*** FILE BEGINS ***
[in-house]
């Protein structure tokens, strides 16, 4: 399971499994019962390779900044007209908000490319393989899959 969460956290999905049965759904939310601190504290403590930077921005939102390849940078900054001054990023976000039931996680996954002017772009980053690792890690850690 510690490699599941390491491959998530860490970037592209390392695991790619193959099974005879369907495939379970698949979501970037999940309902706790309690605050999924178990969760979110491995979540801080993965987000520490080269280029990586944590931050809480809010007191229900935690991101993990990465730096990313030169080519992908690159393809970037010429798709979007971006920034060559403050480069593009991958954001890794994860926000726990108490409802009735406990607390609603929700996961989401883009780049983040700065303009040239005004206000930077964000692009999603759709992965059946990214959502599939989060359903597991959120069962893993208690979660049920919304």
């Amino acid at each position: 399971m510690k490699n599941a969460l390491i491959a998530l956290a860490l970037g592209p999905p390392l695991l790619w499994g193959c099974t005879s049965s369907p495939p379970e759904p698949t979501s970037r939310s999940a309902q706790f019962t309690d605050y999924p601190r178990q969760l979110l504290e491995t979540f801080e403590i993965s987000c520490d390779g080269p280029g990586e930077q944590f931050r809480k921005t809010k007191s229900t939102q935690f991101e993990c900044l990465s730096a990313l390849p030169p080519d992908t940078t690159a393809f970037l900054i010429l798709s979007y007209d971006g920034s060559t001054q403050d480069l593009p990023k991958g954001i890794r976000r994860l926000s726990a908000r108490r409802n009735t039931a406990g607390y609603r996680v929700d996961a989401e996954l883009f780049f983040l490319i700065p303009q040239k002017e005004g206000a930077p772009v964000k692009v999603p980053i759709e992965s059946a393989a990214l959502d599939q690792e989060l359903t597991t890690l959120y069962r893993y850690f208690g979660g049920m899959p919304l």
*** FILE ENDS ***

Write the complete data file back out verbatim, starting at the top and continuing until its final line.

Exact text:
[in-house]
């Protein structure tokens, strides 16, 4: 399971499994019962390779900044007209908000490319393989899959 969460956290999905049965759904939310601190504290403590930077921005939102390849940078900054001054990023976000039931996680996954002017772009980053690792890690850690 510690490699599941390491491959998530860490970037592209390392695991790619193959099974005879369907495939379970698949979501970037999940309902706790309690605050999924178990969760979110491995979540801080993965987000520490080269280029990586944590931050809480809010007191229900935690991101993990990465730096990313030169080519992908690159393809970037010429798709979007971006920034060559403050480069593009991958954001890794994860926000726990108490409802009735406990607390609603929700996961989401883009780049983040700065303009040239005004206000930077964000692009999603759709992965059946990214959502599939989060359903597991959120069962893993208690979660049920919304």
């Amino acid at each position: 399971m510690k490699n599941a969460l390491i491959a998530l956290a860490l970037g592209p999905p390392l695991l790619w499994g193959c099974t005879s049965s369907p495939p379970e759904p698949t979501s970037r939310s999940a309902q706790f019962t309690d605050y999924p601190r178990q969760l979110l504290e491995t979540f801080e403590i993965s987000c520490d390779g080269p280029g990586e930077q944590f931050r809480k921005t809010k007191s229900t939102q935690f991101e993990c900044l990465s730096a990313l390849p030169p080519d992908t940078t690159a393809f970037l900054i010429l798709s979007y007209d971006g920034s060559t001054q403050d480069l593009p990023k991958g954001i890794r976000r994860l926000s726990a908000r108490r409802n009735t039931a406990g607390y609603r996680v929700d996961a989401e996954l883009f780049f983040l490319i700065p303009q040239k002017e005004g206000a930077p772009v964000k692009v999603p980053i759709e992965s059946a393989a990214l959502d599939q690792e989060l359903t597991t890690l959120y069962r893993y850690f208690g979660g049920m899959p919304l």